In this exploration other understandings of "union" could have been used, such as "order", "centralization", "unification", "coordination" or "harmonization". However "union" seems appropriate for the exercise in avoiding excessive stress on the imposition of a pattern -- rather than on its emergence.
"Associations": In any discipline concerned with relationships, this term emphasizes patterns of those relationships. In psychology and humanistic studies, an association is indicative of connectedness going beyond any more obvious direct linkage. The connectedness may be partly dependent on an aesthetic dimension through patterns of resonance rather than linkages or bonds. In its own work, the Union of International Associations has invested heavily in documenting networks, namely the many types of relationship between organizations typically represented by links, or even hyperlinks. To some degree this has been extended to associations between subjects, between values, between problems, between strategies, and the like -- notably in the form of feedback loops and of complexes of interlocking feedback loops.
The pattern of relationships between social groupings, which constitute an "association" or organization, is merely a specific social manifestation of such association. Recognizing such patterns is central to the challenge of sustainable development and its dependence on "civil society" structures. However, what may be meaningfully "associated' and the nature of any such "association", remains open to exploration. Wormholes through the universe of knowledge -- "semantic wormholes" -- may, for example, emerge as significant.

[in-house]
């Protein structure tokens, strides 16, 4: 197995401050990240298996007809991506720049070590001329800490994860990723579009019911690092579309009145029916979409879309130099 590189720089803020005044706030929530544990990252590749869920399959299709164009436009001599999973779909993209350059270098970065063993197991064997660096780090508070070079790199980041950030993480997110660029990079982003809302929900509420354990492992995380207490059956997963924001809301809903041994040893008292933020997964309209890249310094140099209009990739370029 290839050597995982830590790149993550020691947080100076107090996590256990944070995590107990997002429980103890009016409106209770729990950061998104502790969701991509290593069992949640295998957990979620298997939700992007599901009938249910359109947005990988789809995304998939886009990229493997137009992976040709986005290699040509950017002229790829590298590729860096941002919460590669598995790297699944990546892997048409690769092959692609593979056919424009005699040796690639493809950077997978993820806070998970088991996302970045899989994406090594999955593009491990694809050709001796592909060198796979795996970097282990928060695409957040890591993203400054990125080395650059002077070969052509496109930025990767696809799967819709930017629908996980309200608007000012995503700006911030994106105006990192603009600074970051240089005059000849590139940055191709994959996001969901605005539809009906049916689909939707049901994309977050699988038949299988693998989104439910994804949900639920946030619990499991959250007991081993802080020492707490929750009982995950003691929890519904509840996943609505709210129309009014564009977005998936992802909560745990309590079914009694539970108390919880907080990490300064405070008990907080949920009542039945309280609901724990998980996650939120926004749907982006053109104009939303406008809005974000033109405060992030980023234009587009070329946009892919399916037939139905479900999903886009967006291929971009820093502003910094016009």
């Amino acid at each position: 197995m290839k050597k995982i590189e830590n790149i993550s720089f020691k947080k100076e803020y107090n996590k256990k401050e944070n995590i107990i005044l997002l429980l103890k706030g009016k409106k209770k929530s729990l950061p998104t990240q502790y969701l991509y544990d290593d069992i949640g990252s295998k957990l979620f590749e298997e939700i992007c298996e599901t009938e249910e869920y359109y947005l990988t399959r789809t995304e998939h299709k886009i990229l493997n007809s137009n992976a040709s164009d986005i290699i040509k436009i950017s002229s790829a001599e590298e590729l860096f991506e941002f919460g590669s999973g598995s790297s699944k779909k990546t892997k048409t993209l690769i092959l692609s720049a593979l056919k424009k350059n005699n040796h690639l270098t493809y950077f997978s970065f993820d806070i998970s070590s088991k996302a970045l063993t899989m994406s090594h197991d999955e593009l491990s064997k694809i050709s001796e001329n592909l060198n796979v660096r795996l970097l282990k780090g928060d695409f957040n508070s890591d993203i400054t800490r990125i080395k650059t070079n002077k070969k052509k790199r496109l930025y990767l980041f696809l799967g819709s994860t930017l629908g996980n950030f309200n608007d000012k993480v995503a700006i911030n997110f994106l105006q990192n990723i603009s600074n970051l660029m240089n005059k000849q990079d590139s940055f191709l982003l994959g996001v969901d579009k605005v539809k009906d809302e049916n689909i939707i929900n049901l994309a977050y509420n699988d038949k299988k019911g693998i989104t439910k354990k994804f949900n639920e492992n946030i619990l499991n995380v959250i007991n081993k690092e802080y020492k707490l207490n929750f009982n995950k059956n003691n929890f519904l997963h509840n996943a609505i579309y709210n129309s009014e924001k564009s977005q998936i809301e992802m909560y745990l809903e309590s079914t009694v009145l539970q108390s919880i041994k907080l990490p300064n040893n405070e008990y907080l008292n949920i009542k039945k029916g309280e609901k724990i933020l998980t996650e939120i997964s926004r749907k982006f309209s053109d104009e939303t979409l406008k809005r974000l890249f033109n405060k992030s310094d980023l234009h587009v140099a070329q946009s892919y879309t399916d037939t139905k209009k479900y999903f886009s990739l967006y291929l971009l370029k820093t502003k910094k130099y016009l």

In this exploration, as with "union", other terms than "association" could have been used, notably those signifying"variety", "diversity", "complexity" or "chaos". However "associations" seems appropriate for the exercise in allowing for subtler forms of relationship, notably those valued in aesthetics, intuition and creative insight.
"International": The Union of International Associations has long been sensitive to the many variant interpretations of "international", including significant contrasts that might be held by the distinctions made between "international", "transnational", "multinational", "cross-national" and the like -- whether in theory or in practice. Much emphasis has also been placed on international as including inter-cultural, namely that which crosses not only geopolitical boundaries but also belief systems of different kinds. This may implicitly include bridges between languages -- whether spoken or conceptual. In effect the UIA has responded to the challenge of relationships between psycho-social territories or fiefdoms, seen as representing apparently legitimate differences of perspective. Recognizing relationships and complementarities between such functional territories is essential to any response to social fragmentation and to emerging understandings of "world", "global" and "universal".
But, as noted above, the significant bridge between the "territories" of the future has a highly non-geographical emphasis. "International" is but one bridging dimension in the emergence of subtler and richer meanings of "global". The nature of the boundary to be traversed, and the complementarity between bounded "zones", is now quite different.